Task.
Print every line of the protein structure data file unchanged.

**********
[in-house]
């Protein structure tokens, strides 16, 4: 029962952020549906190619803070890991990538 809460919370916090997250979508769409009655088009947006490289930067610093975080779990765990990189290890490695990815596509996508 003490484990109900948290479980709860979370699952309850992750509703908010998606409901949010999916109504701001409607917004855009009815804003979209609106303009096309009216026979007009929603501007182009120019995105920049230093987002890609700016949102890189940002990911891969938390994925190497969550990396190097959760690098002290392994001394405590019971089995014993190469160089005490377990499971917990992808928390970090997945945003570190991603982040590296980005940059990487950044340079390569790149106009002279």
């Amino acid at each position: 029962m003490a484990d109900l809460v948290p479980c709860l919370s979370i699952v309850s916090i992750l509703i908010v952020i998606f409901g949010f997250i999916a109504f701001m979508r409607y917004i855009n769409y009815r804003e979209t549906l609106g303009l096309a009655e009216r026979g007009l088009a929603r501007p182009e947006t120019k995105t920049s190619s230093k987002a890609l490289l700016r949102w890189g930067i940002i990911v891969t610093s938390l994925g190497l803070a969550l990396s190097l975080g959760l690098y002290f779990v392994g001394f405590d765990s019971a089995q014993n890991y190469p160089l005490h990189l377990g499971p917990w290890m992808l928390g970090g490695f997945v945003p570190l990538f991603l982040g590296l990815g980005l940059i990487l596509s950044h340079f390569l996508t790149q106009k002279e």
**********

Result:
[in-house]
């Protein structure tokens, strides 16, 4: 029962952020549906190619803070890991990538 809460919370916090997250979508769409009655088009947006490289930067610093975080779990765990990189290890490695990815596509996508 003490484990109900948290479980709860979370699952309850992750509703908010998606409901949010999916109504701001409607917004855009009815804003979209609106303009096309009216026979007009929603501007182009120019995105920049230093987002890609700016949102890189940002990911891969938390994925190497969550990396190097959760690098002290392994001394405590019971089995014993190469160089005490377990499971917990992808928390970090997945945003570190991603982040590296980005940059990487950044340079390569790149106009002279």
């Amino acid at each position: 029962m003490a484990d109900l809460v948290p479980c709860l919370s979370i699952v309850s916090i992750l509703i908010v952020i998606f409901g949010f997250i999916a109504f701001m979508r409607y917004i855009n769409y009815r804003e979209t549906l609106g303009l096309a009655e009216r026979g007009l088009a929603r501007p182009e947006t120019k995105t920049s190619s230093k987002a890609l490289l700016r949102w890189g930067i940002i990911v891969t610093s938390l994925g190497l803070a969550l990396s190097l975080g959760l690098y002290f779990v392994g001394f405590d765990s019971a089995q014993n890991y190469p160089l005490h990189l377990g499971p917990w290890m992808l928390g970090g490695f997945v945003p570190l990538f991603l982040g590296l990815g980005l940059i990487l596509s950044h340079f390569l996508t790149q106009k002279e």